If your Condominium Corporation has recently updated their bylaws or was newly formed, it is possible that the bylaws have a section dedicated to short-term rentals and whether they are or are not permitted. However, it is more likely than not that the bylaws will have the types of provisions relating to single-family dwellings or commercial uses.

Consequences of asking for forgiveness, instead of permission

If you own a unit that has bylaws which prohibit short-term rentals and you decide to take the seeking forgiveness, instead of asking permission route, this can have significant consequences for you as an owner. The board of a Condominium Corporation has the ability to impose sanctions on condominium owners for breaches of the bylaws. Under the legislation in the Province of Alberta, so long as the Condominium Corporation’s bylaws allow, the Condominium Corporation may impose fines of up to $500 for first offences, and up to $1000 for subsequent offences. This can add up quickly if you rent your unit out often. If you decide to continue renting your unit in the face of the sanctions, the Board can escalate their efforts and can apply to the Court of King’s Bench for a court order preventing you from renting your unit out as a short-term rental.

Breaching a court order is significant and should not be taken lightly. If you breach a Court Order, you may be held in contempt of court, which in this situation would be called “civil contempt”. The consequences of civil contempt include:

  • Imprisonment until you’ve purged (corrected) your contempt;
  • Imprisonment for not more than two years; and
  • A fine (and if you default in paying the fine, imprisonment for not more than 6 months).

The Court can also make a costs award against you, which means you will be responsible for a portion of the Condominium Corporation’s legal fees in addition to your punishment for contempt.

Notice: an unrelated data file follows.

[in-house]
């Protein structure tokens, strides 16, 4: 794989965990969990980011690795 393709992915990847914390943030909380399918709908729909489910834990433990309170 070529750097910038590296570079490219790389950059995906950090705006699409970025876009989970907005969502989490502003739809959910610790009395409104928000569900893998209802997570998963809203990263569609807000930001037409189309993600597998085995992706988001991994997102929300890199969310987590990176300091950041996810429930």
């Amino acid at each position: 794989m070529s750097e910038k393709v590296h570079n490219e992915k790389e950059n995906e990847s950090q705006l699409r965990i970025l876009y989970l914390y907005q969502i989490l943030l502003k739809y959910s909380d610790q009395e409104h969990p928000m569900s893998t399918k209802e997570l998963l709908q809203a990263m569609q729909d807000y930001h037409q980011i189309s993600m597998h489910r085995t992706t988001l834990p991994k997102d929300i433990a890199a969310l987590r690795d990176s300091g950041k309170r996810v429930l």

On top of this, so long as the Condominium Corporation’s bylaws permit, you will also be responsible for the legal fees of the Condominium Corporation, on a solicitor and own client basis. This means every penny that the Condominium Corporation had to expend pursuing you for your breach of the bylaws would be payable by you and if you fail to do so, depending on the wording of the bylaws, may be issued as a special assessment against your unit or may be pursued in a separate court action against you.

If your bylaws do not allow for short-term rentals, all hope is not lost. You may wish to ask the board of the Condominium Corporation for special permission to do so – depending on the board and the particular Condominium Corporation you may be granted this permission as an exception to the bylaws. If there are many owners that are part of the Condominium Corporation that would like to rent their unit out but are prevented from doing so by the bylaws, the group of you may wish to approach the board of the Condominium Corporation for a revision of the bylaws that would permanently allow for short-term rentals.

The morale of this story is: if you are considering renting your unit out as a short-term rental, make sure you do your homework first, if you don’t it can have significant consequences.

About the Author

Charlene Scheffelmair is a partner with Davidson & Williams LLP in Lethbridge, Alberta. She practices primarily in the areas of corporate and commercial law; residential and commercial real estate; estate administration and planning; and foreclosures.